He no longer carried himself with the same bounce as of old. Mentally he felt younger than ever, and his face was still as handsome as when he was a young man. Thanks to his good looks, he had mobilized the Gretl brigade, or the Amazons, as people called his ardent female supporters. Though these women did not have the vote, they idolized him and in turn enlisted their husbands and male relatives. They still remained his most ardent followers, dubbing him ‘Handsome Karl’.
Physically, however, Lueger was beginning to suffer the outward signs of diabetes and nephritis. His illness was still a closely guarded secret, but he doubted it could remain so for long. Climbing the three hundred and thirty-one steps up to the top of the Rathaus was no longer an easy task for him; as a result, he restricted these visits to once weekly. It was worth the effort: to view the world beneath him like this, his personal fiefdom.
And before long he would not have to share it with his old nemesis, Franz Josef.
He was smiling so broadly when he reached Kulowski, that the bodyguard wondered what the mayor was up to. It was the grin of an imp, of a man scheming and damned pleased with himself.
‘Nice view?’ Kulowski said.
But Lueger ignored him, gripping the handrail as he continued descending.
Going down was worse than going up; perhaps he would have an electric lift installed? After all, he could put the expense down to advocating tourism. Not that he would allow the hoi polloi to ride his elevator, but it would make a fine excuse for funding from the City Council.
Lueger took his mind off the descent by going over the points he would need to cover in his upcoming meeting. His backers in the Third District were getting restless. And by ‘backers’ he did not mean the Marias and Josephs with their tiny corner Lebensmittel or Bäckerei who thought they were the mayor’s special cause. No. His real backers were the landlords who had put millions into his campaigns and were still waiting for some results for their money.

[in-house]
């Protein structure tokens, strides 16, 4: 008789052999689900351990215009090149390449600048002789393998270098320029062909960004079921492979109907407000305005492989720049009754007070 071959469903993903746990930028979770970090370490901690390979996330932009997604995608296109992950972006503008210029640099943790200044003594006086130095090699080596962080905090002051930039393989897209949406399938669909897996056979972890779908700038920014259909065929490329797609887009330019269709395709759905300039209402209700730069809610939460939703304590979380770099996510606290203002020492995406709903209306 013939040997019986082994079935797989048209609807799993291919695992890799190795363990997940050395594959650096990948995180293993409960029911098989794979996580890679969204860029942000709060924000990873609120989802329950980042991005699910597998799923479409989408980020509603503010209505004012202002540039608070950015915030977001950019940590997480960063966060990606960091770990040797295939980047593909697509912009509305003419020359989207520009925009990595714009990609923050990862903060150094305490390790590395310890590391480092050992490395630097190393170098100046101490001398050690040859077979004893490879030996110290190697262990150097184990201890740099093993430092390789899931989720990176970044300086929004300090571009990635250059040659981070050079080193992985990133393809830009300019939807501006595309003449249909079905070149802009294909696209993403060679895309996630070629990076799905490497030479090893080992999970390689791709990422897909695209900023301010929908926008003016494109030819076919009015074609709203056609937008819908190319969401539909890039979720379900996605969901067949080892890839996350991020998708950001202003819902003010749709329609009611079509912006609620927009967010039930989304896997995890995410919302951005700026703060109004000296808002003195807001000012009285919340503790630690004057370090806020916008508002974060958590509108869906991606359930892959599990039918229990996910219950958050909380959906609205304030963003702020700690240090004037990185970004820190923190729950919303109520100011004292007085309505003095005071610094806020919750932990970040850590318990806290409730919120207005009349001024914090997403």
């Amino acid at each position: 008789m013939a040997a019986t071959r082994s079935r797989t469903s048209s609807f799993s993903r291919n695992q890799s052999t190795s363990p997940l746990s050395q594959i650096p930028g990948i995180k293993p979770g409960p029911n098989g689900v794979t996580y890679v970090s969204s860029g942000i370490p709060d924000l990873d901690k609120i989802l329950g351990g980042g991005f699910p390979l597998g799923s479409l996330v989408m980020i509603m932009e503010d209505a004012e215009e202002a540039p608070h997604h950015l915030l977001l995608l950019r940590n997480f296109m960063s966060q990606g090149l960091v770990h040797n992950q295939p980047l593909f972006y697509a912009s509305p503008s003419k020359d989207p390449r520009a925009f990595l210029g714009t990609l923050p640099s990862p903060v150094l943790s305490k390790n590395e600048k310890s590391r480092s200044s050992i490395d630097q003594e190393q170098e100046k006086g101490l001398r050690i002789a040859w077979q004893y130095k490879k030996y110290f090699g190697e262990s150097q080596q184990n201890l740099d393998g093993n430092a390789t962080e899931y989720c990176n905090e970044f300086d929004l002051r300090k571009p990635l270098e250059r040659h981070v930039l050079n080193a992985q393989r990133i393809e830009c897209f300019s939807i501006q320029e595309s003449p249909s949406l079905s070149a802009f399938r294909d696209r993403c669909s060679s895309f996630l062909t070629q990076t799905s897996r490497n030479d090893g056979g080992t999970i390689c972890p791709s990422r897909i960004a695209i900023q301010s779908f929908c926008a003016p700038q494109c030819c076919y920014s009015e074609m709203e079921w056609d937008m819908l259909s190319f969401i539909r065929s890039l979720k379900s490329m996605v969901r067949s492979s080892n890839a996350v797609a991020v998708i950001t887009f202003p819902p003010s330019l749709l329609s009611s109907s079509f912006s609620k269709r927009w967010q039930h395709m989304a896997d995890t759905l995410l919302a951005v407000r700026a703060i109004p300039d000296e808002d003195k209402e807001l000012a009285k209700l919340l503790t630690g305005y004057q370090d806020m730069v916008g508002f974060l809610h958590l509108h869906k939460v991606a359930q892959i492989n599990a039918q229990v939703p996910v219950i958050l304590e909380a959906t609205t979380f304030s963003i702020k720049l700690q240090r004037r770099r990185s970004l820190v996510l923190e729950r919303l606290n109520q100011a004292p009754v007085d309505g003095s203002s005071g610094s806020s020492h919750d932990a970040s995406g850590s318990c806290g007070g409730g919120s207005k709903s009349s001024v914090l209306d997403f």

They had reached the bottom of the spire stairs, contiguous with the upper floor of offices, when they heard the shot. Not a military man, still Lueger knew for a certainty it was a gunshot.
So did his bodyguard. Kulowski attempted to grab him from behind and throw him to the parquet of the corridor to protect him.
Lueger resisted, however. ‘Leave it, for Jesus’ sake,’ he bellowed. ‘They’re not firing at me.’
Kulowski looked at the mayor quizzically for a moment before he realized the shot was, in fact, nowhere near them. Footsteps were pounding along the corridors, followed by excited voices. They followed the throng of people to the southwest corner office.
They could now see that the crush of city workers and other councilmen had gathered at Councilman Reinhold Steinwitz’s door; a hush such as at a funeral had fallen over them.
Lueger looked to the crowd of people and then beyond; Kulowski followed his gaze. When the bodyguard looked back to the mayor, Lueger wore a shrewd grin on his face.
The architect Otto Wagner, who had reached the office first and halted at the entrance, aghast at what he saw, now pushed his way back through the crowd. There was the harsh smell of cordite in the air, and Oberbaurat Wagner, despite being nattily attired in his frock coat, was not looking very professorial, Lueger thought. His eyes were wide and there was a nervous urgency about the man that the mayor, who had employed him on municipal projects from regulating the Danube Canal to building the metropolitan railway, the Stadtbahn, had never before seen.
Finally Wagner saw Lueger and rushed to his side.
‘Mayor. It’s your friend, Councilman Steinwitz. I think he’s killed himself.’